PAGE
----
Justin Vlasits
University of Illinois, Chicago
Margaret MacDonald (1907–56) was a central figure in the history of early analytic philosophy in Britain due to both her editorial work as well as her own writings. While her later work on aesthetics and political philosophy has recently received attention, her early writings in the 1930s present a coherent and, for its time, strikingly original blend of common-sense and scientific philosophy. In these papers, MacDonald tackles the central problems of philosophy of her day: verification, the problem of induction, and the relationship between philosophical and scientific method. MacDonald’s philosophy of science starts from the principle that we should carefully analyse the elements of scientific practice (particularly its temporal features) and the ways that scientists describe that practice. That is, she applies the techniques of ordinary language philosophy to actual scientific language. MacDonald shows how ‘scientific common-sense’ is inconsistent with both of the dominant schools of philosophy of her day. Bringing MacDonald back into the story of analytic philosophy corrects the impression that in early analytic philosophy, there are fundamental dichotomies between the style of Moore and Wittgenstein, on the one hand, and the Vienna Circle on the other.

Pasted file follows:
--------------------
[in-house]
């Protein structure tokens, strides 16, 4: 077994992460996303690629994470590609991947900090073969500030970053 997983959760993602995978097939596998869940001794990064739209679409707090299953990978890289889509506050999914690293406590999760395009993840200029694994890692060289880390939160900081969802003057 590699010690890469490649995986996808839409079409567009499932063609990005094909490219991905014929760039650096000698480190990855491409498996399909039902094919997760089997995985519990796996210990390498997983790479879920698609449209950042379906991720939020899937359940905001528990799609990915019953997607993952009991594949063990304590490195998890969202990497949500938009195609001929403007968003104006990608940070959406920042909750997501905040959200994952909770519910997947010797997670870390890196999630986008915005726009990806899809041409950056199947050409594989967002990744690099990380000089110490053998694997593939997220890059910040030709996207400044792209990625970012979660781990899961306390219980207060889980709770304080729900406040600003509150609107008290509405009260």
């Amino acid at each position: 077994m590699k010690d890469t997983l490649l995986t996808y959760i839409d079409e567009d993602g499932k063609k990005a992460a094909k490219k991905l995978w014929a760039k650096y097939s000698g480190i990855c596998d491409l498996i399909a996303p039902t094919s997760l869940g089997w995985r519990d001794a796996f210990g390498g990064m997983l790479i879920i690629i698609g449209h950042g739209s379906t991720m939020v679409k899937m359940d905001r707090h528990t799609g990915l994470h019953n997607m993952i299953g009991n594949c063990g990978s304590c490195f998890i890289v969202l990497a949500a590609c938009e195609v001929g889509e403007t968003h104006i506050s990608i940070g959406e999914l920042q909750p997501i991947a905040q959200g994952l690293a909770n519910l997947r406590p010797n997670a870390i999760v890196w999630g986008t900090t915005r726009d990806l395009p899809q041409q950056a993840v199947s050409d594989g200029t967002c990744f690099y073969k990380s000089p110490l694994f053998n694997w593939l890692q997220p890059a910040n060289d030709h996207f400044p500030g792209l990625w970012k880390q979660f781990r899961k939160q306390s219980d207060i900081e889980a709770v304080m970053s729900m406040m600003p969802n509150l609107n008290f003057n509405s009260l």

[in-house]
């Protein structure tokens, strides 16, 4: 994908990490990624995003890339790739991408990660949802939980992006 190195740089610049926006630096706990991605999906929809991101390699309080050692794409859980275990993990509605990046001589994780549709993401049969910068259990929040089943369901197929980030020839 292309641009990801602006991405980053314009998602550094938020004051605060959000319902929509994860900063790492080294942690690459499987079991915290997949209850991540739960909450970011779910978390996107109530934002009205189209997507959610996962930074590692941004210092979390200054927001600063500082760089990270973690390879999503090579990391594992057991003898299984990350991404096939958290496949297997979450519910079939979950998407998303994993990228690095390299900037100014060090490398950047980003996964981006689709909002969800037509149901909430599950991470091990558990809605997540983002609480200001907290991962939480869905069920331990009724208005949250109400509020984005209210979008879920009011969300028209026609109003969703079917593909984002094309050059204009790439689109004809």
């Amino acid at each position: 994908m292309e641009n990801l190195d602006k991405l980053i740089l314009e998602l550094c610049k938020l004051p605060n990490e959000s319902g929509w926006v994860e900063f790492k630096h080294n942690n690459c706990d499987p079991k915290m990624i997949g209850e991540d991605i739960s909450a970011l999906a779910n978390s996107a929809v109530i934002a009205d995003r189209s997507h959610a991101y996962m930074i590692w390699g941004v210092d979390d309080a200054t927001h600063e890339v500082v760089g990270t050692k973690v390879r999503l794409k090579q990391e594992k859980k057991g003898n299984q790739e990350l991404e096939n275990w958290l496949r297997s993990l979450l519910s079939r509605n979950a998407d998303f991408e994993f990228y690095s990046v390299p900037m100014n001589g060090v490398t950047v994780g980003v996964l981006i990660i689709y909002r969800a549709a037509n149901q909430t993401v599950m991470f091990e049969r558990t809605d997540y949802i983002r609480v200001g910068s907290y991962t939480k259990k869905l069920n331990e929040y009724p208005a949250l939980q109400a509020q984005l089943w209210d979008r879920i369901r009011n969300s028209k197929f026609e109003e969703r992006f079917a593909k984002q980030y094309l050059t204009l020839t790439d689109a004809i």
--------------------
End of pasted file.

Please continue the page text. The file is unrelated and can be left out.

Keywords Induction  Verificationism  Early Analytic Philosophy  Feminist History of Philosophy  Ordinary Language Philosophy
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DOI 10.1080/09608788.2021.1924615
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A Plea for Excuses.John Austin - 1957 - Proceedings of the Aristotelian Society 57:1--30.
Meaning and Verification.Moritz Schlick - 1936 - Philosophical Review 45 (4):339-369.
I.—A Plea for Excuses: The Presidential Address.J. L. Austin - 1957 - Proceedings of the Aristotelian Society 57 (1):1-30.

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